Looking at Disposable Income Across the Globe

The high point of economic development (at least according to some secular economists) is the availability of disposable income for the average citizen. How do the figures look recently?

A Global Geographic View

The first view is a geographic view of the numbers (the chart is interactive). The countries with the lowest average monthly disposable income are color coded by dark orange. Disposable income increases slowly as the color become bluer, with the countries with the highest average monthly disposable income in dark blue.

A Perspective from the Geographic View

The map view provides some perspective on where the countries are with high and low average monthly disposable income (an interactive version is here). It’s fairly easy to see that, by and large, the western world (North America, Europe, Australia) generally have higher average monthly disposable income than South American, Asian, or African nations.

Monthly Disposable Income Across the Globe

A Table View of the Figures

The geographic view makes it difficult to compare countries. Here’s a table view of the numbers  (an interactive version is here). As a frame of reference, the vertical line down the middle is the average, which is $1,275 per month.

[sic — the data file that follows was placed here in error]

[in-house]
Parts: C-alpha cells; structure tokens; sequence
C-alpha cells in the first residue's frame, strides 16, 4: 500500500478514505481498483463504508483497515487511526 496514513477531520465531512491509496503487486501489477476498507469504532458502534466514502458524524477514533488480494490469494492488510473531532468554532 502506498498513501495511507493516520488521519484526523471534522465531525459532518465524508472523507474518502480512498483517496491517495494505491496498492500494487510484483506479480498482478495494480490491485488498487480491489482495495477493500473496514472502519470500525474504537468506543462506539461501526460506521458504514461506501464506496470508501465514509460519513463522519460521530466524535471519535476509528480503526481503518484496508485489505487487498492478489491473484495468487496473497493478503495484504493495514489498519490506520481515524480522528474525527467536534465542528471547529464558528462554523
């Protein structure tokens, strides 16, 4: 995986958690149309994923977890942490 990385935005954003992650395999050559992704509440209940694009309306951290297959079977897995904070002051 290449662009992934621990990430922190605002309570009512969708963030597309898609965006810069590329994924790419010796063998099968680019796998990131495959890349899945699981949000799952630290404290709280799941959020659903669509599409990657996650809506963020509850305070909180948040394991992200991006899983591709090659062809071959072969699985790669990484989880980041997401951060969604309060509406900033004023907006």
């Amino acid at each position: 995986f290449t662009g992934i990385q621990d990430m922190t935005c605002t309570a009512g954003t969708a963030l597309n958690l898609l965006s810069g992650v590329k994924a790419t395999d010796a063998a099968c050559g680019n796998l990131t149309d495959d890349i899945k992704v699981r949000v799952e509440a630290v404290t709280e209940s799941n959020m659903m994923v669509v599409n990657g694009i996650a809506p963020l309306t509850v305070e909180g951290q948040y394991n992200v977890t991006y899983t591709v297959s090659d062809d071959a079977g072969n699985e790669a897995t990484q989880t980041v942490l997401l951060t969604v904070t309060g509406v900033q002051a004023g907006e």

Interestingly, the country with the highest average monthly disposable income is Switzerland at $6,302, well ahead of second place Luxembourg at $4,480. Fascinatingly, in third place is Zambia at $4,331, followed by Jersey at $4,323, and Bermuda at $4,250.

The bottom five members of the top 10 include Norway at $4,215, Monaco at $4,143, Qatar at $4,038, Gibraltar at $3,991, and Australia at $3,781.

Where Do the Big Countries Show Up?

Seeing a good number of small countries show up high on the list, one might ask – where are the big countries? Interestingly, the United States places 13th at $3,259. China, soon to be the globe’s largest economy by most measures, shows up 88th at $751. Japan and Russia, the other two behemoth Asian economies, show up in 24th and 95th at $2,782 and $686 respectively.

The two highest African countries are Zambia at $4,331 and Angola at $2,650. In South America, the country with the highest average monthly disposable income is Argentina at $1,019.

Complete List of Monthly Disposable Income by Country

Conclusion

When looking at disposable income across the globe, the figures show some surprising results. The world’s largest economy by many measures, the United States, fails to make it into the top 10, coming in 13th among 176 nations covered by the study.  The lack of finding the United States in the top 10 is not all that surprising when looking at how the other large economies around the globe show up.

The largest European economy, Germany, places 22nd, with France at 26th, and the United Kingdom at 19th.

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